I received an unusually pleasant task at the day job recently.
I got to call Sara Janzen, Corporate Giving Officer at the California Academy of Sciences in San Francisco.
“Hello,” I said. “My firm would like to donate $25,000 for a table at your Big Bang Gala next month. Could you me tell how to go about that?”
“Of course.” I could hear her smile. It was 4:45 pm and Sara deals with big sponsors all the time, but I’m sure that kind of random call ended her day with a bang (pun intended).
The Gala celebrates “the leading lights and bright minds making remarkable contributions in the realm of science education – a topic at the core of the Academy’s mission to explore, explain, and protect the natural world” and, of course, raises funds for the Academy’s continued existence. I’m proud my firm supports them.
One of the luminaries caught my eye. Salman Khan –
Named “Bill Gates’ favorite teacher” by Fortune Magazine, Salman is the founder and one-man faculty of the Khan Academy, a nonprofit with the mission of providing free, high-quality education to anyone, anywhere in the world. It’s the most-used library of educational videos on the web…
Two years ago, I’d visited Khan Academy. I came away with a reeling head and a bit of envy. In my 30s, after avoiding math most of my life, I’d mastered algebra, calculus, and statistics to qualify for UCLA’s Archaeology MA program. It was very hard.
But I was very, very motivated. I still wish Khan Academy had been around back then!
The Shout Out Heard Around the World
Khan, a hedge fund analyst, created math tutorials to help his cousins back in New Orleans, where he grew up. He posted them on You Tube and they caught on. Kids all over the world started emailing him. Five years later, in 2009, he quit his job to focus on Khan Academy.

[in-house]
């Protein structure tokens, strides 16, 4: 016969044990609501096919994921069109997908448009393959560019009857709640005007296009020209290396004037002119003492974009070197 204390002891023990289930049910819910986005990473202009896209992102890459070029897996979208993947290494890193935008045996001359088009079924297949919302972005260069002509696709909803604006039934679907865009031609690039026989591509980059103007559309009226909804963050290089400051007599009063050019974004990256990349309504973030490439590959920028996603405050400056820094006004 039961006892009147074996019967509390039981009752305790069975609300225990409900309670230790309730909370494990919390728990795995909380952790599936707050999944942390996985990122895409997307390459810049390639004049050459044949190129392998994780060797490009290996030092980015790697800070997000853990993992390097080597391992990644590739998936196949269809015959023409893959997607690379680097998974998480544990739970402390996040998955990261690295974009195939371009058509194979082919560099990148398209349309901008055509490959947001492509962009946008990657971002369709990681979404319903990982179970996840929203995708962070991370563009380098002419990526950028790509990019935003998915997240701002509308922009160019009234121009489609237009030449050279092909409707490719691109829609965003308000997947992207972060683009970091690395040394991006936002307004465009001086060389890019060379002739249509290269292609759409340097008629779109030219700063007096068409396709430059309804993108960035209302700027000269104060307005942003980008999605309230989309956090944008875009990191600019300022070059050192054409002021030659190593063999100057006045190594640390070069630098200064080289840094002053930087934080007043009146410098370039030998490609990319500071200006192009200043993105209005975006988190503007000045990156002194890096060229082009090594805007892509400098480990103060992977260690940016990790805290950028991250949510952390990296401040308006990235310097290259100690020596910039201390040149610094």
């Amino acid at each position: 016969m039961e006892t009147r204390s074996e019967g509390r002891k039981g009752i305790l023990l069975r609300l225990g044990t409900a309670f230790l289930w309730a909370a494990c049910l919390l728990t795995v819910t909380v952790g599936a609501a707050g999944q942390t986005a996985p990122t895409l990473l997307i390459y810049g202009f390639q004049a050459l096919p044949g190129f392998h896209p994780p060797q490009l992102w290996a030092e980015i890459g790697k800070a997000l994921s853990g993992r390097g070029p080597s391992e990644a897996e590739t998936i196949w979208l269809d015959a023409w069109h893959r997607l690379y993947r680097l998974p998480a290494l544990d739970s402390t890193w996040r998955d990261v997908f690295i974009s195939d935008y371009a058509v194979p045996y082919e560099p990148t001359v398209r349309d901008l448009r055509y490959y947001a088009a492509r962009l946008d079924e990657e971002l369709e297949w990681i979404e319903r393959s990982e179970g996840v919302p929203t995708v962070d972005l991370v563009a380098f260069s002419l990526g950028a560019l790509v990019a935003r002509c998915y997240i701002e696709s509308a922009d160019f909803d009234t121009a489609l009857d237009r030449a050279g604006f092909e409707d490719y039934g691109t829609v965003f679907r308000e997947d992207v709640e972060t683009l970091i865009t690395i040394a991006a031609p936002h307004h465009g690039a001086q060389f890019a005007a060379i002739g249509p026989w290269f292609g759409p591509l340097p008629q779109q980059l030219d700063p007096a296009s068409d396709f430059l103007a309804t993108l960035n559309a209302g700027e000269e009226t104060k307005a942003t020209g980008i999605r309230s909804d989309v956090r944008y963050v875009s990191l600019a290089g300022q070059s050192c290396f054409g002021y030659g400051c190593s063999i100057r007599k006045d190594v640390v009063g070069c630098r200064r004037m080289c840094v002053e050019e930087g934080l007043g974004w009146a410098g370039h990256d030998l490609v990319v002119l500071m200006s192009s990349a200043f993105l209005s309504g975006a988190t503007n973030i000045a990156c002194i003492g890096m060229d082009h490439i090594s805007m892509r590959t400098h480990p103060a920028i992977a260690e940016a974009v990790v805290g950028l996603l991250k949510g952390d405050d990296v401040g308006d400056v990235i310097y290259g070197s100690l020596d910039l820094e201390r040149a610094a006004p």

Then, at the 2010 Aspen Ideas Conference, Bill Gates announced to the world that his children used Khan’s tutorials. He concluded:
We’ve moved about 160 IQ points from the hedge fund category to the teaching-many-people-in-a-leveraged-way category. It was a good day his wife let him quit his job.
A grant from the Bill & Melinda Gates Foundation followed. And next month Khan will speak at a $25,000 a table fund raiser in front of my employers.
What Does This Have to Do with Later Bloomers?
Many, including scientists Charles Darwin and Mary Somerville, taught themselves. Linguist/explorers Freya Stark and Heinrich Schliemann were completely self-educated. Khan’s tutorials encourage curiosity and experimentation. They expect mastery, but allow you to learn at your own pace and in your own time.
Imagine what that does to the adult learner who’s embarrassed to go back and learn stuff that they should have before, before going back to college. Imagine what it does to a street kid in Calcutta who has to help his family during the day, and that’s the reason why he or she can’t go to school.
And Khan Academy has expanded.
Not just Math, but Art, Astronomy, History and more!
I viewed two art history videos on subjects I’ve studied, “The Sutton Hoo Ship Burial” and “The Victory Stele of Naram-Sin.” They’re sound bites, less than five minutes, but solid introductions. In fact, none of Khan’s tutorials clock over fifteen minutes. And all are free.
If you need to review before going on, want to inspire your kids, or just have an insatiable desire to explore, definitely check out KhanAcademy.org.
And no, I’m not invited to the $25,000 a table affair. But Sara kindly offered to give me a tour of the California Academy of Sciences next time I’m in San Francisco. You can bet I’ll take her up on it!
Bonus: Using Video to Reinvent Education
If you’ve got another 20 minutes, here’s Khan’s TED Talk on using video to reinvent education. (RSS and email readers can click here.)
Bill Gates’ Favorite Teacher: CNNMoney, August 24, 2010
Image via OutlookIndia.com